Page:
The U.S. has engaged with or participated in UNESCO’s major scientific initiatives in some capacity throughout its membership history. This includes IOC, which focuses on coastal and ocean issues and coordinates the international tsunami warning system, and IHP which focuses on freshwater resources and management. On its website, the U.S. Mission to UNESCO underscores the national importance of such initiatives and continuing U.S. engagement with these “programs even during our nineteen-year absence from UNESCO.”
State Department officials told FYI that although the U.S. will no longer be a UNESCO member, it will continue to engage in many of the organization’s programs:
U.S. withdrawal from UNESCO does not alter the U.S. policy of supporting international cooperation in educational, scientific, cultural, communication and information activities. The United States intends to continue to participate in UNESCO science programs, including the [IOC], [IHP], and the Man and the Biosphere (MAB) Programme, where there are benefits to the United States.
Withdrawal will also not affect U.S. membership in other international scientific organizations, like the International Union of Pure and Applied Physics (IUPAP), or the ability of U.S. non-governmental organizations to establish and maintain an official relationship with UNESCO. However, it is uncertain if the partnerships that three dozen U.S. organizations currently do have with UNESCO will continue after 2018.
Rocky US–UNESCO relationship has a long history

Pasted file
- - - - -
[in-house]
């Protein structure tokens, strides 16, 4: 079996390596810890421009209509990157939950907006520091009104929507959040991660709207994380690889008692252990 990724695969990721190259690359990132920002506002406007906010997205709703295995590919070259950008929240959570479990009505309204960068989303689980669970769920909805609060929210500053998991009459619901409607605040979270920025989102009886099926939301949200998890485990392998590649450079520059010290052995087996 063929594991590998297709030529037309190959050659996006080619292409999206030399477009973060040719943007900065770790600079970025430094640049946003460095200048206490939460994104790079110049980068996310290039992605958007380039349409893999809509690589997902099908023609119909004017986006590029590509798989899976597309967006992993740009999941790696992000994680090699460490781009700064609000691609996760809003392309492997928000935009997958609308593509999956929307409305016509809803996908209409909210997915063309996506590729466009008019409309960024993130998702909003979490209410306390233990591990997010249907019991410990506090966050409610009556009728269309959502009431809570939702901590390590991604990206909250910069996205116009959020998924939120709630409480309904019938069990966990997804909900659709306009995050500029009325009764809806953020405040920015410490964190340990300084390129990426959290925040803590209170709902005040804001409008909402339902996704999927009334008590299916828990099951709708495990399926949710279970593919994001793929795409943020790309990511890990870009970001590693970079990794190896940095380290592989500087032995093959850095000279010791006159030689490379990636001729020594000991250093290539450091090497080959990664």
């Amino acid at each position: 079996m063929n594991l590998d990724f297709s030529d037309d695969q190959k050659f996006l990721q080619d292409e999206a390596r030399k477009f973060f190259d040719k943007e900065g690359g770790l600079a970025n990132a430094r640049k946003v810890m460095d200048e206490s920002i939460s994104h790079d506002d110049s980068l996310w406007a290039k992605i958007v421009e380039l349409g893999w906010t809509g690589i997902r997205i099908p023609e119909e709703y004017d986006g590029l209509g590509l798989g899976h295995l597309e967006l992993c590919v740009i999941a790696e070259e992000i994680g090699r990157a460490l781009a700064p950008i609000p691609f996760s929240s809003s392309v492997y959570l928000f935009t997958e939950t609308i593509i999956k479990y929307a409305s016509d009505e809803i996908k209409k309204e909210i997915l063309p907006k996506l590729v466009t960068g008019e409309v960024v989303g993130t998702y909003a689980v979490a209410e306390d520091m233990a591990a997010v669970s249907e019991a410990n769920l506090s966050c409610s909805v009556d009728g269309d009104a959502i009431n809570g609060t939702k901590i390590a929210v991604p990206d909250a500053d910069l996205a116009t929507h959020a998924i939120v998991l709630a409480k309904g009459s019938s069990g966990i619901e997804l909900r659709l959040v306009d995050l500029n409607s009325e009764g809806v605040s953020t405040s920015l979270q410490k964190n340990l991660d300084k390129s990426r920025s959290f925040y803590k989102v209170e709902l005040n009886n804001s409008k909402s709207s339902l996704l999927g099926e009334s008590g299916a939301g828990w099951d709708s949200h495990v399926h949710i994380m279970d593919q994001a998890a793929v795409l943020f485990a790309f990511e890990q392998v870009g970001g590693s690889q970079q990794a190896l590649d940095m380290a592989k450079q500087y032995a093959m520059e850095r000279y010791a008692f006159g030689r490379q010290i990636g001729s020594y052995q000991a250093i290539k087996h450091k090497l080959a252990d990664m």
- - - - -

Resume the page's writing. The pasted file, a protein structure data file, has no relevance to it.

The U.S. has had a longstanding, albeit rocky, history with UNESCO, of which it is a founding member. The U.S. first withdrew from UNESCO in 1984, claiming the organization was becoming too “politicized” and “exhibited hostility toward the basic institutions of a free society” and demonstrating “unrestrained budgetary expansion.” It was not until 2003 that the U.S. officially rejoined, though it continued to engage in the interim in the organization’s international scientific collaborations as a non-member observer state.
Then, in 2011, the UNESCO General Conference decision to admit Palestine as a member triggered U.S. laws that prohibit the funding of U.N. entities that admit as a full member any organization or group that does not have the internationally recognized attributes of statehood.
At the time, the $78 million annual U.S. contribution constituted over 20 percent of UNESCO’s budget. After two years of missing its deadline on annual payments, the U.S. lost its voting rights but retained membership status and continued to actively participate in UNESCO initiatives. According to State Department officials, the U.S. government owes approximately $550 million in arrears, which would have to be rectified if the U.S. were to restore its membership status.
As a non-member observer, State Department officials say the U.S. plans to “continue to work with many allies, friends, and like-minded states to lobby UNESCO to depoliticize, strengthen its governance, and not to exceed its mandate, without seeing [U.S.] arrears continue to increase in the meantime.”
The Trump administration has given little indication whether it will reconsider its intentions to withdraw the U.S. from UNESCO if the organization were to address its concerns. Some policymakers have also questioned whether UNESCO is the right platform for pursuing U.S. foreign science policy interests rather than engaging in initiatives targeted at particular countries. With the recent signing of an umbrella S&T agreement between the U.S. and U.K and this week’s launch of the new U.S.–E.U. Horizon 2020 Work Program for 2018-2020, the U.S. is continuing to pursue international science engagement through bilateral and multilateral agreements.